Panetta: Red Lines Are Political Arguments
U.S. Defense Secretary Leon Panetta joined President Barack Obama on the weekend and dismissed Prime Minister Binyamin Netanyahu’s demand that the Americans set “red lines” for Iran regarding its nuclear program.
“The fact is, look, presidents of the United States, prime ministers of Israel or any other country -- leaders of these countries don't have, you know, a bunch of little red lines that determine their decisions,” Panetta said during an interview with the Foreign Policy magazine.
“What they have are facts that are presented to them about what a country is up to, and then they weigh what kind of action is needed to be taken in order to deal with that situation,” he added. “I mean, that's the real world. Red lines are kind of political arguments that are used to try to put people in a corner.”
He insisted the U.S. would not allow Iran obtain a nuclear weapon and repeated intelligence estimates that Tehran had not yet decided to pursue a weapon despite its continued uranium enrichment.
"Let's just say, when you have friends like Israel you engage in vigorous debates about how you confront these issues, and that's what's going on," he said.
"It sometimes, in democracies, plays out in the public," added Panetta.
Panetta's comments were made a day after a senior administration official told The New York Times that Obama rejected an appeal by Netanyahu to spell out a specific “red line” that Iran could not cross in its nuclear program.
The rejection came during Obama’s phone conversation with Netanyahu on Tuesday. The official said this deepens the divide between the allies over how to deal with Iran’s nuclear ambitions.
According to the official, in the hour long telephone conversation Obama deflected Netanyahu’s proposal to make the size of Iran’s stockpile of close-to-bomb-grade uranium the threshold for a military strike by the United States against its nuclear facilities.
Obama, the official told The New York Times, repeated the assurances he gave to Netanyahu in March that the United States would not allow Iran to manufacture a nuclear weapon. The president was unwilling to agree on any specific action by Iran, like reaching a defined threshold on nuclear material, or failing to adhere to a deadline on negotiations, that would lead to American military action.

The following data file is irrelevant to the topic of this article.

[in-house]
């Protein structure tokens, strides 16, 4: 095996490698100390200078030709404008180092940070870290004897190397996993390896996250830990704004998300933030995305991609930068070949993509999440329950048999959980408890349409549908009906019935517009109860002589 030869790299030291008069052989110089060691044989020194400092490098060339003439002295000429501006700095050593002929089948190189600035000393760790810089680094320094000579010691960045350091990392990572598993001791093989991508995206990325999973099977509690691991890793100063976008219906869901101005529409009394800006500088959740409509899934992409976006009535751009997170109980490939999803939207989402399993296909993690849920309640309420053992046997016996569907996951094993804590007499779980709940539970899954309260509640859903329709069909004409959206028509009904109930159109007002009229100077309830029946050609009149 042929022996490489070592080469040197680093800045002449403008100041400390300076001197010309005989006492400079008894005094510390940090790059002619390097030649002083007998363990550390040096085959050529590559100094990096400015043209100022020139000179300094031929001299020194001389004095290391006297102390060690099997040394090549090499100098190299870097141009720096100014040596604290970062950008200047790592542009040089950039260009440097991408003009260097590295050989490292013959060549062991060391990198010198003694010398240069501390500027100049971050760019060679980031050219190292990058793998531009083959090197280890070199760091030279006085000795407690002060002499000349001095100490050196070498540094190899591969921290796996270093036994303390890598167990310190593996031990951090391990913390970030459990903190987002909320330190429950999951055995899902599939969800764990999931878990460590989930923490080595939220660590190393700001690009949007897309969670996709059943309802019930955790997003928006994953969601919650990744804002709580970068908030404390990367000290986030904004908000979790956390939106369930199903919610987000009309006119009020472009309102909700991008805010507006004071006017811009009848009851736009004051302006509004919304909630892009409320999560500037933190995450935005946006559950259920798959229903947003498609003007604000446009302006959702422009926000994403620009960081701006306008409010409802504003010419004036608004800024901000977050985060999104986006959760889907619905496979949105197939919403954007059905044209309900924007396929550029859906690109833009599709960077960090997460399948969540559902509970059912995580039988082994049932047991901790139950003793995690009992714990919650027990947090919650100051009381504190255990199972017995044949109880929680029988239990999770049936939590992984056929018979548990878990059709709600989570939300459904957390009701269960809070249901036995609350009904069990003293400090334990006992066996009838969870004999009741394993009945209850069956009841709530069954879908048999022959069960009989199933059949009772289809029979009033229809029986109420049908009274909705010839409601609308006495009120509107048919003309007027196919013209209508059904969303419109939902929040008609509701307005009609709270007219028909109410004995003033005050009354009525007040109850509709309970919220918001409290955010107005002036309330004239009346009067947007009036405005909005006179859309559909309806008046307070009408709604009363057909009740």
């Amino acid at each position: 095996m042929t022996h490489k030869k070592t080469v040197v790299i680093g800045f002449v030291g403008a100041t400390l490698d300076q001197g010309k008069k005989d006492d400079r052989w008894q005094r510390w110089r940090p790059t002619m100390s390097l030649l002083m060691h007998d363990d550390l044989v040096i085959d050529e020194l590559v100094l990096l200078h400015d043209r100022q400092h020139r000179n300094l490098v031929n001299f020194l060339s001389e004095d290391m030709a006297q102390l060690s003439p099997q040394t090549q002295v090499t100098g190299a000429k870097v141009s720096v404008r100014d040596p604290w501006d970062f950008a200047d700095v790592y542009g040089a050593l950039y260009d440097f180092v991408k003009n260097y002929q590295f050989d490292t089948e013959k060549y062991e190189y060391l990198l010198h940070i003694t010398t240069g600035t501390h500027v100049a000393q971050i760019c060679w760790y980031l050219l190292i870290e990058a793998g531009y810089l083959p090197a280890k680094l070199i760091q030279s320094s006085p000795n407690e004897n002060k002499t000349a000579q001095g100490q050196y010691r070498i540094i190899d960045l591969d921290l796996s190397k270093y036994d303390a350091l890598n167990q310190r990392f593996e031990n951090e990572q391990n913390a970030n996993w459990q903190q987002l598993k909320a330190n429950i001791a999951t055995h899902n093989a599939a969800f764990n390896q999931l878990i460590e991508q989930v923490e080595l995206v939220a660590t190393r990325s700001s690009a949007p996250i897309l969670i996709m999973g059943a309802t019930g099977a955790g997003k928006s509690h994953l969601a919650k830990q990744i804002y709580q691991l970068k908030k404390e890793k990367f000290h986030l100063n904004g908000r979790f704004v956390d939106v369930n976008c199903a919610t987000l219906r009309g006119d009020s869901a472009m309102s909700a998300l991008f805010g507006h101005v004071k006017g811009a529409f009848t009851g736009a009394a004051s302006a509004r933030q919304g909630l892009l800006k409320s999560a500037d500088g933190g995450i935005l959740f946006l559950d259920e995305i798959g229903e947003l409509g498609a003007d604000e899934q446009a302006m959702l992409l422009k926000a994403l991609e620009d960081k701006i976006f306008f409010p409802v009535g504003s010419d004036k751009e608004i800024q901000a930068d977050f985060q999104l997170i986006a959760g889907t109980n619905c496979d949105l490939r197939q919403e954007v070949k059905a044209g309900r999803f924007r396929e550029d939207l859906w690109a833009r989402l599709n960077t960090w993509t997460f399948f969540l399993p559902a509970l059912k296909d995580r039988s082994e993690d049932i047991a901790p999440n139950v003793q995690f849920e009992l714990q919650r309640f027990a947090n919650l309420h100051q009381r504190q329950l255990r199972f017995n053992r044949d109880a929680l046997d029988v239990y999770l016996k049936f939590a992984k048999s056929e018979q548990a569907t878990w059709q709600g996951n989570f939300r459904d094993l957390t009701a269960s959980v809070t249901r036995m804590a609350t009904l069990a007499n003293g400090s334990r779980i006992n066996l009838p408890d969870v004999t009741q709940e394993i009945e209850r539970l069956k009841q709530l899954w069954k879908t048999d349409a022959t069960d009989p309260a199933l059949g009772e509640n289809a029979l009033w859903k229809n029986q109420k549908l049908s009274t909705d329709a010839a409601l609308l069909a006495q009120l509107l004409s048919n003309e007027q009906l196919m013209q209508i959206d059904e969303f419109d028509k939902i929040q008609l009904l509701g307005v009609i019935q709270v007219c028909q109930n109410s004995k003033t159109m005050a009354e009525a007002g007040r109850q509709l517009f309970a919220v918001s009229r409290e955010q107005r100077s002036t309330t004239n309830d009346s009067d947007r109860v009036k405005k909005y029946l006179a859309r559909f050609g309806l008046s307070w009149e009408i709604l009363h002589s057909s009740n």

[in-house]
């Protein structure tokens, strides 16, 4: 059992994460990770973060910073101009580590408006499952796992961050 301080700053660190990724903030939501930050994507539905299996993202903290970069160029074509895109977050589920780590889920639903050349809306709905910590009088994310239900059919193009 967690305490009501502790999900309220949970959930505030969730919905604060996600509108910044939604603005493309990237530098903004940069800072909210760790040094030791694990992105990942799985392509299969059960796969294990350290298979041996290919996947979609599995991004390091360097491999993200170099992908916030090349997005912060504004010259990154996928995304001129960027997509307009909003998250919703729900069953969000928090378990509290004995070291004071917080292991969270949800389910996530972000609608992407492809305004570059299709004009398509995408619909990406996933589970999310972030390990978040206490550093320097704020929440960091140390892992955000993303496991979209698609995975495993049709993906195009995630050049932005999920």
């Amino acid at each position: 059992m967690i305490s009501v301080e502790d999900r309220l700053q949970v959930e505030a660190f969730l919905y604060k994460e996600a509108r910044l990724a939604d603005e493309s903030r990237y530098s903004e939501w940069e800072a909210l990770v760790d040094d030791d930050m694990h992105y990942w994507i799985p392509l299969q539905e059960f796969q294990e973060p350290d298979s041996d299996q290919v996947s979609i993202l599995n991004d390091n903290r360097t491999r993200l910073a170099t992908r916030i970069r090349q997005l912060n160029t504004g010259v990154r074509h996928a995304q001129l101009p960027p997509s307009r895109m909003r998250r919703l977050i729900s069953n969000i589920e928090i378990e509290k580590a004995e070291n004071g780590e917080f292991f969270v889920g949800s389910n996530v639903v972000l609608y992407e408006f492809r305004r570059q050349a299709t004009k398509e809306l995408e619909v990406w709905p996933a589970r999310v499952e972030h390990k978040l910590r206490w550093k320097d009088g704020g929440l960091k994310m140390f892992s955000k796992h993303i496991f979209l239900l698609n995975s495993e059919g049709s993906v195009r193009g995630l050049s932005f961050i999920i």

During his Foreign Policy interview, Panetta also addressed the recent protests in Cairo and Libya, during which U.S. Ambassador Chris Stevens, two former Navy SEALs, and a State Department worker were killed.
The Middle East, Panetta told the magazine, is going through "convulsions" after its momentous change in leadership since the eruption of the Arab awakening early last year, on which al-Qaeda and other extremists are trying capitalize, but they do not necessarily reflect a change in regional security.
“We have to be prepared in the event that these demonstrations get out of control,” Panetta said of the military.
He did not say what he believed was behind the attack on the U.S. consulate in Benghazi, but he claimed the anti-Islam movie was at the heart of other demonstrations.
“It's something that's under assessment and under investigation, to determine just exactly what happened here,” he said.
Panetta expressed concern that the fall of dictators across the Middle East has left a void for extremist elements to strike from "positions of weakness."
He acknowledged that al-Qaeda had become seemingly more active in places like Yemen, Somalia, Libya, and across North Africa. But the secretary denied any change from his statement last year that al-Qaeda was nearing "strategic defeat," explaining that he meant the original core elements of the group, not its extensions across the region.
“Clearly al-Qaeda, the al-Qaeda that attacked the United States of America on 9/11, we have gone after in a big way,” said Panetta. "We always knew that we would have to continue to confront elements of extremism elsewhere as well.”